How to Change Pool Filter Sand
Sand filters are popular because they’re one of the most affordable, low maintenance methods for pool filtration. Aside from an occasional backwash, you only need to replace the filter media (sand) every 3-5 years, or sometimes even longer. The frequency of which you change your pool filter sand depends on several factors, including the size of the filter in relation to the pool, the quality of the sand, and various aspects of your pool care routine.
If you notice your filter isn’t working as efficiently as it used to, or if you’re having to backwash the filter more and more frequently, it’s probably time to replace the filter media. Old, worn-out filter sand can ball up or create channels through the media, greatly reducing its filtration efficiency. When the time comes to replace the sand in your pool filter, this easy-to-follow guide can help any pool owner get the job done right, regardless of previous experience.
Turn off pump, drain water from filter, and remove the lid or top mount valve.
Take out all the old filter sand, then thoroughly clean and inspect filter components.
Replace filter media with sand or a suitable alternative. Reinstall lid or valve.
Turn on the pump and run a backwash cycle on the filter. Your filter is now ready to use!
1. Gather Your Supplies
Before you get started, make sure you have all the essential tools and supplies on hand and ready to go. Taking a few minutes to gather everything you need and place it near the sand pool filter will make the entire process so much faster and easier.
Required Job Materials:
- Standard Flathead and Phillips Screwdriver (when dealing with filter clamps)
- Strap Wrench or Filter Lid Tool (when dealing with threaded filter types)
- Hand Saw (if top mount multiport is hard-plumbed with no union connections)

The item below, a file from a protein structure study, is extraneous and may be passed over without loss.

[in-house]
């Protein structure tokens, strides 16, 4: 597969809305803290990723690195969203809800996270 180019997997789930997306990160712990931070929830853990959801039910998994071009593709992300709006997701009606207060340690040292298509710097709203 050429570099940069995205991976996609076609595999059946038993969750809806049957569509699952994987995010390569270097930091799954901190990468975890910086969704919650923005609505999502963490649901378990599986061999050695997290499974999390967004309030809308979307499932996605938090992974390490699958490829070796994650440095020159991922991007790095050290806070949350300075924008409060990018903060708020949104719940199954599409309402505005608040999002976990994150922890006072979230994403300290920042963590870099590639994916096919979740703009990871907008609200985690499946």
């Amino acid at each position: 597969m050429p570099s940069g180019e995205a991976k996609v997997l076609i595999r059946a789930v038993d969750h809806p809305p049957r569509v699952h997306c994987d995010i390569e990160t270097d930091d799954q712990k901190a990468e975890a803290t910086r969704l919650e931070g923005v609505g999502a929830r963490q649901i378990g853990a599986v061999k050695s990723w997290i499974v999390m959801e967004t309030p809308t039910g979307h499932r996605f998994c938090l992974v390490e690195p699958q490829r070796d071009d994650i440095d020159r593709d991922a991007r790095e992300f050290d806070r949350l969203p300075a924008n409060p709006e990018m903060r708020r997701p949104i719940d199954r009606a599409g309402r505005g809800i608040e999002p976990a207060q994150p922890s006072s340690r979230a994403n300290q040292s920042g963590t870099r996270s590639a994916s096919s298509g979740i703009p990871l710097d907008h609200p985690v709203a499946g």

- Rubber Plug, Sock, Plastic Bag, or Duct Tape (to cover the standpipe inside the filter tank)
- Wet/Dry Shop Vac and/or a Small Scoop/Cup
- Small Tarp or Several Five-Gallon Buckets (you’ll need at least 3-5 buckets to hold and transport old filter media)
- Garden Hose with Spray Nozzle
- Gasket/O-Ring Kit
- Teflon- or Silicone-Based Pool Lube
- Replacement Filter Media – Several Options Available
DIY TIP: To protect your eyes, lungs, and skin, we suggest using a few pieces of Personal Protective Equipment (PPE). These items include safety glasses, an N95 dust mask, leather or gardening gloves, closed-toed shoes, and a towel or long-sleeved shirt (especially when reaching inside fiberglass filter tanks).
2. Evacuate Water From the Sand Filter Tank
First, turn off power to the pump motor. As a safety precaution, flip the switch at the breaker panel to prevent unintended operation while you’re working on the filter. Next, open the air relief valve on the filter to release pressure in the system, allowing most of the water inside the filter tank to return to the pool. Finish up by removing the drain plug cap, located at the bottom of the sand filter tank, to empty the remaining water and (and extra weight).
3. Remove the Filter Valve or Lid
Depending on the model of sand pool filter you have, this step will vary slightly. The important thing here is to remove the top lid closure or top mount multiport valve to gain access to the filter internals. If your top mount filter valve does not have unions installed for easy removal, you’ll need a hand saw to cut the plumbing lines.
Top Mount Valve
If your filter has a top mount multiport valve, be especially careful when removing it from the standpipe. You don’t want to damage the internals in the bottom of the tank! Then, place a sock, sturdy plastic bag, or piece of duct tape over top of the standpipe. Or, if you have a rubber plug that will fit, place it in the opening. This will prevent sand from falling inside, which can either clog up the filter or end up in the pool.
Side Mount Valve
If your sand filter has a side mount multiport or slide valve, set the valve to the closed position, and remove the top lid. You’ll see the baffle/diffuser and air relief tube just beneath the lid closure. Remove and clean the screen filter on the end of the air relief tube, and also clean the tip of the tube. Blow through the tube to make sure there are no obstructions, and then reinstall the screen on the end of the tube. Carefully move the baffle off to the side, so that the tank opening is completely unobstructed.
4. Take Out the Old Filter Media
Use either a wet/dry shop vac or a small cup or scoop to carefully remove all the old filter media. Place it into five-gallon buckets or dump it onto a nearby tarp to keep it all contained. Remember that sand triples its weight when wet, so be careful not to overexert yourself, and take your time. If you’re going to be reaching down inside the tank, wear a long-sleeved shirt or place a towel around the tank opening to prevent fiberglass splinters.
5. Spray Down the Sand Filter Tank